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Grade 7

Processing: textiles

Module 17

The textile industry

  1. The history of the textile industry

The textile industry came into existence when people discovered that the cover of hair from some animals (e.g. the sheep) could be used without slaughtering the animal. A method for using these fibres was then developed, through spinning them together to make yarn. The fibrous nature of some plants, like the flax plant, also made it possible to spin threads which could be woven into fabric.

Today, most fabrics are knitted or woven. Fibres that are used may be natural and may be obtained from plants or animals.

Fibres may also be synthetic (produced artificially). Such textiles are produced from minerals like coal and petroleum. Examples of artificial fibres are nylon, acrylic and polyester fibres. Sometimes artificial fibres are combined with natural fibres. In this way we, for example, obtain polyester cotton.

See how many garment labels that indicate that polyester-cotton was used for the manufacture of the fabric you can find.

  1. Qualities of fibres

The length, density, strength, fineness and elasticity, as well as resistance to chemicals and moisture, determine the quality of the textile that is manufactured from a fibre. In this way, the qualities of the different types of fibres will determine the qualities of the fabrics that are made from them. The way in which fibres are knitted or woven also plays a role.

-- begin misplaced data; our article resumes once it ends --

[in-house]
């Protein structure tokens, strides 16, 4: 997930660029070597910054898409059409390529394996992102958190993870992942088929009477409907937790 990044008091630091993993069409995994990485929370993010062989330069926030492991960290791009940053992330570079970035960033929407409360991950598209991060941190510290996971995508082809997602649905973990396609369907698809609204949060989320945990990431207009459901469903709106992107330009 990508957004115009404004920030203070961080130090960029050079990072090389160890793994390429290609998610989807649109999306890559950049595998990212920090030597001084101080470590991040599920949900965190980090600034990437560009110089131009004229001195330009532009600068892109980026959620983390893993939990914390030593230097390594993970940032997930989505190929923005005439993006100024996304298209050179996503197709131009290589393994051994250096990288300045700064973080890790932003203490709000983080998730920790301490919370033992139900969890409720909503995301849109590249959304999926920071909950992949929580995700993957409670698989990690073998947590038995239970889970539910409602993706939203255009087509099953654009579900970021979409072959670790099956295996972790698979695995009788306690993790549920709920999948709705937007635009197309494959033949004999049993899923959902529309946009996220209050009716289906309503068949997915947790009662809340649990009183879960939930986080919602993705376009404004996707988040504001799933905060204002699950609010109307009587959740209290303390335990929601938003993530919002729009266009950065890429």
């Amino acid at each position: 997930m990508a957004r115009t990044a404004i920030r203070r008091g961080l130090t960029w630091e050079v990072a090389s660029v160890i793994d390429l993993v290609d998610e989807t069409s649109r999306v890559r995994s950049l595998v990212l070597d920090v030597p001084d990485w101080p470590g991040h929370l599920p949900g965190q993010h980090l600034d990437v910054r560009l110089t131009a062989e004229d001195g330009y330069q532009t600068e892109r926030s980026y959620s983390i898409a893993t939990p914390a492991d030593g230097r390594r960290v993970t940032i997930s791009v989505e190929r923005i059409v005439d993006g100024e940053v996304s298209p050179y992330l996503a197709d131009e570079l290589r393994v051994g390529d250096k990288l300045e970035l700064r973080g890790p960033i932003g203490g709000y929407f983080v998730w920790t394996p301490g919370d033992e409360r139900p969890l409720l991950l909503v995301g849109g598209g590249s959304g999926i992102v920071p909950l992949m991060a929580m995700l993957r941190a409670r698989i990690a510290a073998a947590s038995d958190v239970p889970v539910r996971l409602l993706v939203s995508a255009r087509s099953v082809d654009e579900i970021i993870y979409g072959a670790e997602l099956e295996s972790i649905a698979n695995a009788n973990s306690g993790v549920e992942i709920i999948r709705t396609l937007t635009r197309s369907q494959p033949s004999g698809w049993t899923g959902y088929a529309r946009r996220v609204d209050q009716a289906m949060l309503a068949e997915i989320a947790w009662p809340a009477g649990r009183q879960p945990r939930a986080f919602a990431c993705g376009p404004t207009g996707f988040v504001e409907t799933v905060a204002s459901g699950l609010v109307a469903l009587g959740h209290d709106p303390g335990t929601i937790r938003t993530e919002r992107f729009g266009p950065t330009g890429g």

That is why a garment should have a label to describe the textile from which it is made, as well as give guidelines about how the garment should be taken care of or washed.

Study the following examples of such labels and talk about them in your groups:

  1. Doing research on the different clothing fabrics

Assignment 1:

[lo 1.1]

  • Study the labels from 3 garments and complete the table that follows:
Garment Description of textile Washing instructions Texture of fabric Fabric mass Elasticity of fabric
E.g.: T-shirt 100% cotton Cold wash hand wash Soft Light Not much

Because different types of fabric have different qualities, people choose different types of textiles for specific purposes. Soft fabrics are usually selected for garments that will be worn against the body, while other fabrics are needed for warm jerseys and jackets.

  • The following table presents a summary of the qualities of different types of fibres and also indicates how articles made from these fibres should be taken care of.
Fibre Qualities Care